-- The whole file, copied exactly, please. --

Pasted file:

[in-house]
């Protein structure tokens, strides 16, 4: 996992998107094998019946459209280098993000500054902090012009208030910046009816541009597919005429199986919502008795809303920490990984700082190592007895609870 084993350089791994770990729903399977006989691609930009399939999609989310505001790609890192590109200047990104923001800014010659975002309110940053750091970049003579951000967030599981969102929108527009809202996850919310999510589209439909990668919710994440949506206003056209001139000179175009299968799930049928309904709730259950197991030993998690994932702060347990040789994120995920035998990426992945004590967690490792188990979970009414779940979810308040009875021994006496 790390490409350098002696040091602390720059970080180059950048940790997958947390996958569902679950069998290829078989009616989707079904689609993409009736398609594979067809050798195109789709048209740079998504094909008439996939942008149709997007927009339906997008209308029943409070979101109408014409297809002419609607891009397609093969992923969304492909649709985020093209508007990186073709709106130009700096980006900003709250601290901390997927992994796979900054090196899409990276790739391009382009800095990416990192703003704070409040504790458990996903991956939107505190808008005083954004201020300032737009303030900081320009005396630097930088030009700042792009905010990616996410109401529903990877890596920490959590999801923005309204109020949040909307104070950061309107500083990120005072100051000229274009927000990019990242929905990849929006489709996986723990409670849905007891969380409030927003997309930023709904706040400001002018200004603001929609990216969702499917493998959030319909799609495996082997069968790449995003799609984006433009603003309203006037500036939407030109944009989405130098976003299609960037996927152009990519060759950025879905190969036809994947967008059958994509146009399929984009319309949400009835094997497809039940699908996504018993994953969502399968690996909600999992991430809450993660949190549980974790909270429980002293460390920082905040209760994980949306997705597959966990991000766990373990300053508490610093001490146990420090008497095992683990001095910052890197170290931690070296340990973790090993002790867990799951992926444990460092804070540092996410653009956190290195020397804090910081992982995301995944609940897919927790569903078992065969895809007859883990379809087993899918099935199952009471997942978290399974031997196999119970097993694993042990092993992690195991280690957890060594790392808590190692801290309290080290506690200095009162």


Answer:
[in-house]
């Protein structure tokens, strides 16, 4: 996992998107094998019946459209280098993000500054902090012009208030910046009816541009597919005429199986919502008795809303920490990984700082190592007895609870 084993350089791994770990729903399977006989691609930009399939999609989310505001790609890192590109200047990104923001800014010659975002309110940053750091970049003579951000967030599981969102929108527009809202996850919310999510589209439909990668919710994440949506206003056209001139000179175009299968799930049928309904709730259950197991030993998690994932702060347990040789994120995920035998990426992945004590967690490792188990979970009414779940979810308040009875021994006496 790390490409350098002696040091602390720059970080180059950048940790997958947390996958569902679950069998290829078989009616989707079904689609993409009736398609594979067809050798195109789709048209740079998504094909008439996939942008149709997007927009339906997008209308029943409070979101109408014409297809002419609607891009397609093969992923969304492909649709985020093209508007990186073709709106130009700096980006900003709250601290901390997927992994796979900054090196899409990276790739391009382009800095990416990192703003704070409040504790458990996903991956939107505190808008005083954004201020300032737009303030900081320009005396630097930088030009700042792009905010990616996410109401529903990877890596920490959590999801923005309204109020949040909307104070950061309107500083990120005072100051000229274009927000990019990242929905990849929006489709996986723990409670849905007891969380409030927003997309930023709904706040400001002018200004603001929609990216969702499917493998959030319909799609495996082997069968790449995003799609984006433009603003309203006037500036939407030109944009989405130098976003299609960037996927152009990519060759950025879905190969036809994947967008059958994509146009399929984009319309949400009835094997497809039940699908996504018993994953969502399968690996909600999992991430809450993660949190549980974790909270429980002293460390920082905040209760994980949306997705597959966990991000766990373990300053508490610093001490146990420090008497095992683990001095910052890197170290931690070296340990973790090993002790867990799951992926444990460092804070540092996410653009956190290195020397804090910081992982995301995944609940897919927790569903078992065969895809007859883990379809087993899918099935199952009471997942978290399974031997196999119970097993694993042990092993992690195991280690957890060594790392808590190692801290309290080290506690200095009162």